Goodbye, dear. Have fun in Dallas.

Friday, May 22, 2015

B.J. and the Bear S1 E10: Lobo

Originally aired on May 5, 1979
Written by Glen A. Larson
Directed by Bruce Bilson

Mr. Larson and Mr. Bilson return to round off the first season of B.J. and the Bear. B.J. returns to Orly County and is promptly arrested. But then, things start to get a little weird. Apparently, the bank manager guy from Lobo's Revenge is building a faulty dam for the County. (Where is his house exactly?) And, against his better judgment, Sheriff Lobo and Perkins plus a new, younger, hunkier deputy have to stop it. Look out! Don't let that Backdoor Pilot hit you in the ass on the way out of the season.

 The Man!

Yes, this is a Backdoor pilot for The Misadventures of Sheriff Lobo, which would premiere in the fall of 1979. Sadly, apart from 2 episodes of Lobo's show that crossover with B.J. and the Bear, I haven't watched it since childhood so I can't comment on the Lobo aspect. The episode certainly puts everything in place for the show as, at the same time, it gives B.J. very little to do and writes out his main nemesis. Greg Evigan looks very comfortable hanging out in the jail cell as beautiful disco roller skating waitresses bring him dinner. (A dream of mine that I have not yet fulfilled, minus the jail cell.) B.J. gets an entertaining subplot about Lobo trying to let him go free but the new Deputy, Hawkins, keeps re-arresting him. But, mainly, this is Lobo's episode.

 The Donut!

Claude Akins is great. Isn't he always, though? One can see exactly how this would lead into the series. It's sort of an "If Boss Hogg and Rocsoe P. Coltrane had their own show, with Enos, and they were made nicer" kind of thing. Perkins is as goofy as ever. He gets to flop around on roller skates and you can imagine the High Hilarity involved. Deputy Hawkins's twist is that he believes Lobo is a good man and not a crook. So, that's fun. Whether this a show I would have watched every week, I couldn't tell you. I definitely watched B.J. and the Bear. Not so sure on Lobo.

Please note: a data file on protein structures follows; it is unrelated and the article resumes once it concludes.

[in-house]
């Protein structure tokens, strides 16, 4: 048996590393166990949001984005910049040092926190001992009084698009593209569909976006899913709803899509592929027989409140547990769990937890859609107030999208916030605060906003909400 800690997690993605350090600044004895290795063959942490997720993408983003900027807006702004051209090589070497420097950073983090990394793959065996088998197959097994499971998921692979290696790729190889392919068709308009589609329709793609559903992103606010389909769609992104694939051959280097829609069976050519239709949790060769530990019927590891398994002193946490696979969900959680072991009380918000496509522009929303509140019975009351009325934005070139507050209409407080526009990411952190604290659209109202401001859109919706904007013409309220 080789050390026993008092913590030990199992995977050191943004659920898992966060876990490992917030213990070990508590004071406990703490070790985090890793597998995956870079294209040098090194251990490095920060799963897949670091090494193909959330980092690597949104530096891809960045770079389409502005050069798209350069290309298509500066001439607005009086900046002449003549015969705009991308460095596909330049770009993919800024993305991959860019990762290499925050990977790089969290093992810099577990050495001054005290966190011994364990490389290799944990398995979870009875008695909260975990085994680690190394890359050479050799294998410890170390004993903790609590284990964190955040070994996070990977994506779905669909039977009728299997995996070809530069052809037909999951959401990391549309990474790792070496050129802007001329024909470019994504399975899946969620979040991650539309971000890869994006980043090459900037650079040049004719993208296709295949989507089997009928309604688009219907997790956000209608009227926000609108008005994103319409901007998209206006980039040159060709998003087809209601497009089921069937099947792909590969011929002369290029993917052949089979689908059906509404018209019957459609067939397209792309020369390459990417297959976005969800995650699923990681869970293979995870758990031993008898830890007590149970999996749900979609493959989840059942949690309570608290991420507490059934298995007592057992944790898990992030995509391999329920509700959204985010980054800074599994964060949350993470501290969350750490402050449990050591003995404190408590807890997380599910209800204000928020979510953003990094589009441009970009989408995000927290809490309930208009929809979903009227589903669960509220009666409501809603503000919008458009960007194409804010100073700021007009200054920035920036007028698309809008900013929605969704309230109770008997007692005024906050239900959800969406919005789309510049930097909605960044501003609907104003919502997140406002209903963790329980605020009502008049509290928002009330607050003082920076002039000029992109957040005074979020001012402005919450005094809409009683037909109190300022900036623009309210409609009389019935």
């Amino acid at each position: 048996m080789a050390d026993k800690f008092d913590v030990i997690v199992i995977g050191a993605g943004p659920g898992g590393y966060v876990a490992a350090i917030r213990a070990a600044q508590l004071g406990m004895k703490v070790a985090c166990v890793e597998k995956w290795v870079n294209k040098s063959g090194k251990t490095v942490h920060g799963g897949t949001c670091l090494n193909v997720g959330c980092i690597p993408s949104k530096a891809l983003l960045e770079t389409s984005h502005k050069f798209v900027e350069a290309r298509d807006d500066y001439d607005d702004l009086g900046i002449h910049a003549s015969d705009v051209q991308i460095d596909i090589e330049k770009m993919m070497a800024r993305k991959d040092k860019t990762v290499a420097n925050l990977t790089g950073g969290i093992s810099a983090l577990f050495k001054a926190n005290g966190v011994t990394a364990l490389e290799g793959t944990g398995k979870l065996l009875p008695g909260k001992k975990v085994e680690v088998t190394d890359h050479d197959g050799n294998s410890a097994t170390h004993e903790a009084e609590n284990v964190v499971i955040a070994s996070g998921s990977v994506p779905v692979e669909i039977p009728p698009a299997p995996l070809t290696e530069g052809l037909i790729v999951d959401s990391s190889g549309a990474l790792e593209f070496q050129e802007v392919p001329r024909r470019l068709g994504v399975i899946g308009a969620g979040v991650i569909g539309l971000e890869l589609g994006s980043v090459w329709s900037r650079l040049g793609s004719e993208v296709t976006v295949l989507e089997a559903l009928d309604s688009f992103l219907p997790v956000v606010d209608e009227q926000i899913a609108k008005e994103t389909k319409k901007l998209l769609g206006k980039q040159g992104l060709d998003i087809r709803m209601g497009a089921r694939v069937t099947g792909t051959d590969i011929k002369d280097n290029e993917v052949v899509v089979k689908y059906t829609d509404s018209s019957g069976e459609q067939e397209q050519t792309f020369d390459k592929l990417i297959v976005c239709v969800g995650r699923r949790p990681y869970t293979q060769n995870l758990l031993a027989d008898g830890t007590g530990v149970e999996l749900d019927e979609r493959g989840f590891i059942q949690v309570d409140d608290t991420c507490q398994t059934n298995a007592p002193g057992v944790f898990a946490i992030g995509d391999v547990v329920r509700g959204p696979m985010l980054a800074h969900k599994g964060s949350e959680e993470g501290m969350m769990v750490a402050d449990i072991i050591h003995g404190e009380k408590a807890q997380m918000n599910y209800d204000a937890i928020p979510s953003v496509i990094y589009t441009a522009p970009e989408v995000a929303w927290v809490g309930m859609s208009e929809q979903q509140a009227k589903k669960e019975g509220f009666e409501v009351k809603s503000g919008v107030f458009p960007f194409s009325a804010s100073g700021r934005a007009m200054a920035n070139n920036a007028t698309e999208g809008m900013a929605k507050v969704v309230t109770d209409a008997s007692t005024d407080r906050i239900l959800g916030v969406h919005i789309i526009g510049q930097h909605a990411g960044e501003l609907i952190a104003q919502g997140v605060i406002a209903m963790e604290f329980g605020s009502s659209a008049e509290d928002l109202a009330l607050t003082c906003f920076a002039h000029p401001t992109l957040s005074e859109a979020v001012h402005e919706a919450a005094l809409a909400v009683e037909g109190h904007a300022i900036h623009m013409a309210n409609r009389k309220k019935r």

I miss roller disco

Then, one must ask the question: Is this a good episode of B.J. and the Bear? Well, the line between a "good" episode and a "bad" one can be pretty thin with this show. And this one is OK. Not much B.J. That kind of happens sometimes, though. And, we'd been prepared for the Land of Orly during the previous Lobo episode. So, it works out fun (and fine). B.J.'s initial scene at the Truck Stop Weigh Station (with Bear not wanting to drink soda because he prefers beer) ties in nicely with the Mystery of the Dam. Hawkins makes a good initial appearance. There's a disco. There's a dam. What more could one want?

 Lobo's Biggest Fan

I can think of two types of Backdoor Pilots and I'm not sure which type is weirder. An established show doing a backdoor spinoff for a show we all know and love. (Like Diff'rent Strokes to The Facts of Life.) Or an established show failing to spinoff a show. (Green Acres to The Ex-Secretary or Hawaiian Honeymoon). When watched in syndication, they always feel odd. Especially without the context of the show we're spinning to. And seeing our main characters so little used is weird. B.J. and the Bear gets two backdoor pilots. This episode and one from later in Season 2. (No, I'll surprise you.) The second one came to nothing. They're strange episodes of TV, littered across our Pop Culture history.

This reminds me of my Junior Prom photo

And it is the way the first Season of this fine show about a traveling man and his chimp friend ends. For Season 2, the show would get a full run of episodes. B.J. would get some semi-regular friends. He would also get something close to a home. Plus-- lots of fights, car chases, beautiful women and more Drunk Bear! It'll be fantastic.

Freeze frame
Over & Out!